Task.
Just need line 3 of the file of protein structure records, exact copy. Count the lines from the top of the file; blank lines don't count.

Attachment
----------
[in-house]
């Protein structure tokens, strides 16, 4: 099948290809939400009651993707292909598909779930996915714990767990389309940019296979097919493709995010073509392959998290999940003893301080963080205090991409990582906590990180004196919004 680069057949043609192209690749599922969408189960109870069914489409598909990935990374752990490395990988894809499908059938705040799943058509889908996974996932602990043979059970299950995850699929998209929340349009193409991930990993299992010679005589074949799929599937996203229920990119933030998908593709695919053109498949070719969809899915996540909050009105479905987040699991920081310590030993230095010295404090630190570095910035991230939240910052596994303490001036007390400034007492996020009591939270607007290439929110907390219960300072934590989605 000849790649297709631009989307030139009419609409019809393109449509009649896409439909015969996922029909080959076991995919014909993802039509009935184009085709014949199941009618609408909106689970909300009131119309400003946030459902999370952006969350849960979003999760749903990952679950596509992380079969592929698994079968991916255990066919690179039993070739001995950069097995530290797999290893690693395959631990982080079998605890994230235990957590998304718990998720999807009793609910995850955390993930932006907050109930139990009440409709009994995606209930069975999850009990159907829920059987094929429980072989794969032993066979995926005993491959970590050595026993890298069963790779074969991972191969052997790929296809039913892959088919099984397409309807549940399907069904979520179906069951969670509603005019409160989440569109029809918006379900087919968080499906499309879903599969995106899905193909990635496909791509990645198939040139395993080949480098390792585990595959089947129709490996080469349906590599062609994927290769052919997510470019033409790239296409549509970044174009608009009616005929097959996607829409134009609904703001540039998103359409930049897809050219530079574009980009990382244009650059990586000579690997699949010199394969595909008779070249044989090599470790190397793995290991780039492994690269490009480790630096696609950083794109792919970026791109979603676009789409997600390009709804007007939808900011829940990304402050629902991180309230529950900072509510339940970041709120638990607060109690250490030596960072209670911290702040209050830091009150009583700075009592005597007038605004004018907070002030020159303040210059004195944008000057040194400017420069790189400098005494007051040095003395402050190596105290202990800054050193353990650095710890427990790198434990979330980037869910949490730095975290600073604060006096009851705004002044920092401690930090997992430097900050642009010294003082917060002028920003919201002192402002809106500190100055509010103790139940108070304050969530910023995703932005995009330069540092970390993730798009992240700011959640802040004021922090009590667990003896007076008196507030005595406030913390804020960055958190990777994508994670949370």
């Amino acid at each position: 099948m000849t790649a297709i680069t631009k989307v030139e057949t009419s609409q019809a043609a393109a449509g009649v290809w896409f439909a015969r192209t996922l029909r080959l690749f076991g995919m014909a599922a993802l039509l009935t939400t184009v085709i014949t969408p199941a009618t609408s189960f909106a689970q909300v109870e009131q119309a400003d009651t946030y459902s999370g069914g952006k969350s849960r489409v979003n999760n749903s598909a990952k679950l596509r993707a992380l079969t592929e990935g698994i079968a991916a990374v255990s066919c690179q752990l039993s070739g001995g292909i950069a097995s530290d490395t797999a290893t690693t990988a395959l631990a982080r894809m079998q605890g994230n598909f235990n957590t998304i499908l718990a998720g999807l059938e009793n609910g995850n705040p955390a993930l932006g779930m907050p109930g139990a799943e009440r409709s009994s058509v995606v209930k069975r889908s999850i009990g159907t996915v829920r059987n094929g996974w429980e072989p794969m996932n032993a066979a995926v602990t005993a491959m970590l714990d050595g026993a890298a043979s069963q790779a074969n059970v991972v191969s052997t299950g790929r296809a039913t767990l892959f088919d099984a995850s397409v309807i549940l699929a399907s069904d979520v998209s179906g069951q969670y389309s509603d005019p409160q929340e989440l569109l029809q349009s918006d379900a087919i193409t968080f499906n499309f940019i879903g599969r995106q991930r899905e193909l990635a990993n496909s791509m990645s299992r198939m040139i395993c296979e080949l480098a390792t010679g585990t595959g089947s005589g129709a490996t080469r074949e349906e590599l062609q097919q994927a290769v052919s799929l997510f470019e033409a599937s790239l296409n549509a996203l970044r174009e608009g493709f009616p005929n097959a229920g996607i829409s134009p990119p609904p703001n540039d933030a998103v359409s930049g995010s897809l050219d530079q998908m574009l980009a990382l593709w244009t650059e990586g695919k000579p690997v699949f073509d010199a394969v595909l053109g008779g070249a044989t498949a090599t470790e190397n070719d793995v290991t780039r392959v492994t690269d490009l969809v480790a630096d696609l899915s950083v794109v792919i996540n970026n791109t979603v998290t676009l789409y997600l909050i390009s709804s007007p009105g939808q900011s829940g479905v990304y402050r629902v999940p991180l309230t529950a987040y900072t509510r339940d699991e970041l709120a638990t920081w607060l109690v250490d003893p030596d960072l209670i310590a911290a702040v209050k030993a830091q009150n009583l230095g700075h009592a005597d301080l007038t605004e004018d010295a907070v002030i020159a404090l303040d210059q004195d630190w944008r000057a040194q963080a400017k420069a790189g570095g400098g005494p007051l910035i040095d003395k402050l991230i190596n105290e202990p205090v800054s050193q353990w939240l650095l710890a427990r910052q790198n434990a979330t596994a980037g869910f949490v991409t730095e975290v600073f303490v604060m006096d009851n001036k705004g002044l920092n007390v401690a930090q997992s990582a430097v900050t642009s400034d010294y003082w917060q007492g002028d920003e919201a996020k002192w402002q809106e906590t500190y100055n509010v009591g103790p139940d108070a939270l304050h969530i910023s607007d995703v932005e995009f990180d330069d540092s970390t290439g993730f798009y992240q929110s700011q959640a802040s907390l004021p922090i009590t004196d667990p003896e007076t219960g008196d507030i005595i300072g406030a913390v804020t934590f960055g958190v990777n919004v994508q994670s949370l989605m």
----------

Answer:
């Amino acid at each position: 099948m000849t790649a297709i680069t631009k989307v030139e057949t009419s609409q019809a043609a393109a449509g009649v290809w896409f439909a015969r192209t996922l029909r080959l690749f076991g995919m014909a599922a993802l039509l009935t939400t184009v085709i014949t969408p199941a009618t609408s189960f909106a689970q909300v109870e009131q119309a400003d009651t946030y459902s999370g069914g952006k969350s849960r489409v979003n999760n749903s598909a990952k679950l596509r993707a992380l079969t592929e990935g698994i079968a991916a990374v255990s066919c690179q752990l039993s070739g001995g292909i950069a097995s530290d490395t797999a290893t690693t990988a395959l631990a982080r894809m079998q605890g994230n598909f235990n957590t998304i499908l718990a998720g999807l059938e009793n609910g995850n705040p955390a993930l932006g779930m907050p109930g139990a799943e009440r409709s009994s058509v995606v209930k069975r889908s999850i009990g159907t996915v829920r059987n094929g996974w429980e072989p794969m996932n032993a066979a995926v602990t005993a491959m970590l714990d050595g026993a890298a043979s069963q790779a074969n059970v991972v191969s052997t299950g790929r296809a039913t767990l892959f088919d099984a995850s397409v309807i549940l699929a399907s069904d979520v998209s179906g069951q969670y389309s509603d005019p409160q929340e989440l569109l029809q349009s918006d379900a087919i193409t968080f499906n499309f940019i879903g599969r995106q991930r899905e193909l990635a990993n496909s791509m990645s299992r198939m040139i395993c296979e080949l480098a390792t010679g585990t595959g089947s005589g129709a490996t080469r074949e349906e590599l062609q097919q994927a290769v052919s799929l997510f470019e033409a599937s790239l296409n549509a996203l970044r174009e608009g493709f009616p005929n097959a229920g996607i829409s134009p990119p609904p703001n540039d933030a998103v359409s930049g995010s897809l050219d530079q998908m574009l980009a990382l593709w244009t650059e990586g695919k000579p690997v699949f073509d010199a394969v595909l053109g008779g070249a044989t498949a090599t470790e190397n070719d793995v290991t780039r392959v492994t690269d490009l969809v480790a630096d696609l899915s950083v794109v792919i996540n970026n791109t979603v998290t676009l789409y997600l909050i390009s709804s007007p009105g939808q900011s829940g479905v990304y402050r629902v999940p991180l309230t529950a987040y900072t509510r339940d699991e970041l709120a638990t920081w607060l109690v250490d003893p030596d960072l209670i310590a911290a702040v209050k030993a830091q009150n009583l230095g700075h009592a005597d301080l007038t605004e004018d010295a907070v002030i020159a404090l303040d210059q004195d630190w944008r000057a040194q963080a400017k420069a790189g570095g400098g005494p007051l910035i040095d003395k402050l991230i190596n105290e202990p205090v800054s050193q353990w939240l650095l710890a427990r910052q790198n434990a979330t596994a980037g869910f949490v991409t730095e975290v600073f303490v604060m006096d009851n001036k705004g002044l920092n007390v401690a930090q997992s990582a430097v900050t642009s400034d010294y003082w917060q007492g002028d920003e919201a996020k002192w402002q809106e906590t500190y100055n509010v009591g103790p139940d108070a939270l304050h969530i910023s607007d995703v932005e995009f990180d330069d540092s970390t290439g993730f798009y992240q929110s700011q959640a802040s907390l004021p922090i009590t004196d667990p003896e007076t219960g008196d507030i005595i300072g406030a913390v804020t934590f960055g958190v990777n919004v994508q994670s949370l989605m």